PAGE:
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Raspberry PiCade – Lunchbox edition.

Following on from the other day (see blog post https://stiggyblog.wordpress.com/2013/08/14/raspberry-pi-arcade-controls/) I thought I’d make a quick and simple case for my Raspberry Pi and no stranger to a spot of lunchtime retro gaming fun, I thought why not combine the two?

Here’s my Raspberry Pi Arcade – Lunchbox edition.

mame_board (Custom)

Starting with a fairly thick and robust  two litre lunchbox as we don’t want the lid wobbling about too much,  I cut out a couple of 28mm holes for the  buttons/Joystick and then gave them a bit of a sand down.  It then has a bit of a clean as we don’t want any loose bits ending up ones sandwich nothankyouverymuch!

IMG_3992 (Custom)

A couple more holes cut into the sides for the HDMI, USB , Power cable and SD card.

IMG_3994 (Custom)

The fun bit next – putting it all together.

IMG_3996 (Custom)

Referring back to my wiring diagram/pinout notes from the other day to ensure that I’m connecting them to the correct GPIO pins

IMG_3997 (Custom)

A quick test to ensure that all was working o.k before I start wrapping up the wiring and getting everything positioned inside the lunchbox.

IMG_3998 (Custom)

Sorting out the mess…..and making a Sandwich.

IMG_4001 (Custom)

I FTP’d the default Mame4All splash screen over to my  PC  and jazzed it up a bit with Photoshop.

mame_lunchbox (Custom)

Game on and snacks for later 😉

mame_dk (Custom)

Here’s a quick video of my PiCade in action.

A.I. program taught to play NES games.

Now this is impressive! This gentleman (Tom Murphy) has created a program that actually learns how to play classic Nintendo games.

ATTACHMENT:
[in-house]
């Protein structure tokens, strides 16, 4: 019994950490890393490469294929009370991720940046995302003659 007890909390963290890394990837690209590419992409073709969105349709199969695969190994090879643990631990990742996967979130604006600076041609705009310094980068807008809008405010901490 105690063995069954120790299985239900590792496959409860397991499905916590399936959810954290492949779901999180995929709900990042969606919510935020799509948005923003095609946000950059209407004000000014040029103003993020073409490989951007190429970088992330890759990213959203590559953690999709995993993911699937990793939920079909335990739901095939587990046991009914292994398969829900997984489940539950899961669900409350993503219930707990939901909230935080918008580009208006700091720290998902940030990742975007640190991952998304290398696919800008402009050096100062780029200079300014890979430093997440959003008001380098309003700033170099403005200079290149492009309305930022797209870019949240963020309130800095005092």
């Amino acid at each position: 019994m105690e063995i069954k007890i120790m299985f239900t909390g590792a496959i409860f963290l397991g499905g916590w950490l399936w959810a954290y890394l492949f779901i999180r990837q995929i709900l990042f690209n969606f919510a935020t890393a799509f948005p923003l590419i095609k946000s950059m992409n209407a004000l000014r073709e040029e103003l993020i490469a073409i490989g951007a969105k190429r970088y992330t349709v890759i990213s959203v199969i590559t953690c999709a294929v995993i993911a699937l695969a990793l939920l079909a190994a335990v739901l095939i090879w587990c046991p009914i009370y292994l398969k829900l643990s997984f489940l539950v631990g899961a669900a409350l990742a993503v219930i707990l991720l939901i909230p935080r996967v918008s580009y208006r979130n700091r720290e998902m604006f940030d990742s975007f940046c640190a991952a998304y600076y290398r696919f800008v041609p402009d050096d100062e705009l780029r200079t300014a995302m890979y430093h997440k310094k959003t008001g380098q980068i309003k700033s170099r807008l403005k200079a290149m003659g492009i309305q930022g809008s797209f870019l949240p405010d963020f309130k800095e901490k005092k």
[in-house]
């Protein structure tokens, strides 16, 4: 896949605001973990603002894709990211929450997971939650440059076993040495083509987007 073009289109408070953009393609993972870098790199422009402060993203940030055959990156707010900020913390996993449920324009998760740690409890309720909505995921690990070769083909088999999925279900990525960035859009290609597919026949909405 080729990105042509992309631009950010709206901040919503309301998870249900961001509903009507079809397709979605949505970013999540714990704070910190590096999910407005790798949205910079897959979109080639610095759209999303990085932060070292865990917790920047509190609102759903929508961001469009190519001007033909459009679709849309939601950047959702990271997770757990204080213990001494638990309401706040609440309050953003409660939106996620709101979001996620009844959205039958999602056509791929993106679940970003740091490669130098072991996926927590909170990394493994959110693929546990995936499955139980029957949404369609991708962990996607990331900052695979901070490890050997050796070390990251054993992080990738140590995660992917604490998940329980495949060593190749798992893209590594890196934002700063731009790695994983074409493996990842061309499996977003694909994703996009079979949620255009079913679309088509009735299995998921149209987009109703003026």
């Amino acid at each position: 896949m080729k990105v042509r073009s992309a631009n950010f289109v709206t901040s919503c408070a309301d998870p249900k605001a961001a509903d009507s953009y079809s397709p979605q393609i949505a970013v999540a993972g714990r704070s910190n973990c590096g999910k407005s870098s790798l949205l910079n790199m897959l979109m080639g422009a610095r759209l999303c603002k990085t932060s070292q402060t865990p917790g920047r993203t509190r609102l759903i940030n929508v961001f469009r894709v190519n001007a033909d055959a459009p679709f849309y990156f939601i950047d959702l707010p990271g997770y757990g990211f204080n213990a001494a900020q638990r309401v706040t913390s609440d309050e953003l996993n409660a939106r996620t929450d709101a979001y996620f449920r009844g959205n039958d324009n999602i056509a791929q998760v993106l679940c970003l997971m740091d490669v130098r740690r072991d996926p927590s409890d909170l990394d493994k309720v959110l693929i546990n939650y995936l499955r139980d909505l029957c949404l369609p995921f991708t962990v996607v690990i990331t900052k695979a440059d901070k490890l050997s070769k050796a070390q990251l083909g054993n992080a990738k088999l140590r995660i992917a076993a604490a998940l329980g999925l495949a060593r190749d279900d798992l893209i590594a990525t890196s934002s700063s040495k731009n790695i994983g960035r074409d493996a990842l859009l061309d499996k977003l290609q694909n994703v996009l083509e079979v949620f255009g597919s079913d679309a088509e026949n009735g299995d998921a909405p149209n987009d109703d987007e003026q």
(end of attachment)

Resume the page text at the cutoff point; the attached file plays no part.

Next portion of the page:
The video itself is pretty amazing and well worth watching all the way through to get an understanding of how the program works. However, if you just want to jump right in to see the results, fast forward to around the 6:10 mark.

Are we seeing the beginning of Skynet? First it learns how to play Space Invaders and then think’s ‘woo, I wonder if I can get a higher score shooting humans?’……..and so it begins 😮

Rise of the Robot, a hidden gem?

Surely not? Rise of the Robots on any platform was a monumental of bag of rusty scanners and if you parted cash for it back in the day, then like myself, its probably something you’d like to keep quiet about…and certainly not to admit it to the intern….dammit!

Today, the only thing that Rise of the Robots is any use for is as a booby prize for game competition s (still enjoying your copy Mike?) and it’s still interesting to look back at the classic gaming magazines of the day and reread some of the hyperbole that seemed to go on for ages and ages until the darn thing was finally released.

20120929-091859.jpg

C&VG online periodically look back at classic issues of their own printed C&VG magazine and it was their latest article that prompted further investigation as it seems that the Nintendo SNES version of ‘Super Rusty Spanners’ received a whopping 91% when reviewed.

Hidden gaming gem or bribe?

You can find the article here

Incidentally, this issue also has a feature about the proposed 32X-like addon for the SNES, which of course never materialised,and a look at some of the games released around this time. Check out some of the prices for early SNES/Megadrive cartridges…where did we ever find the money!

Back to Rise of the Robots, I’m curious about this SNES version and as i’ve never played it before thought i’d at least check it out (with one hand on the power switch as we don’t want to go through all of that trauma again).

Yep, it’s bad…very bad…in fact, I don’t want to talk about it 🙂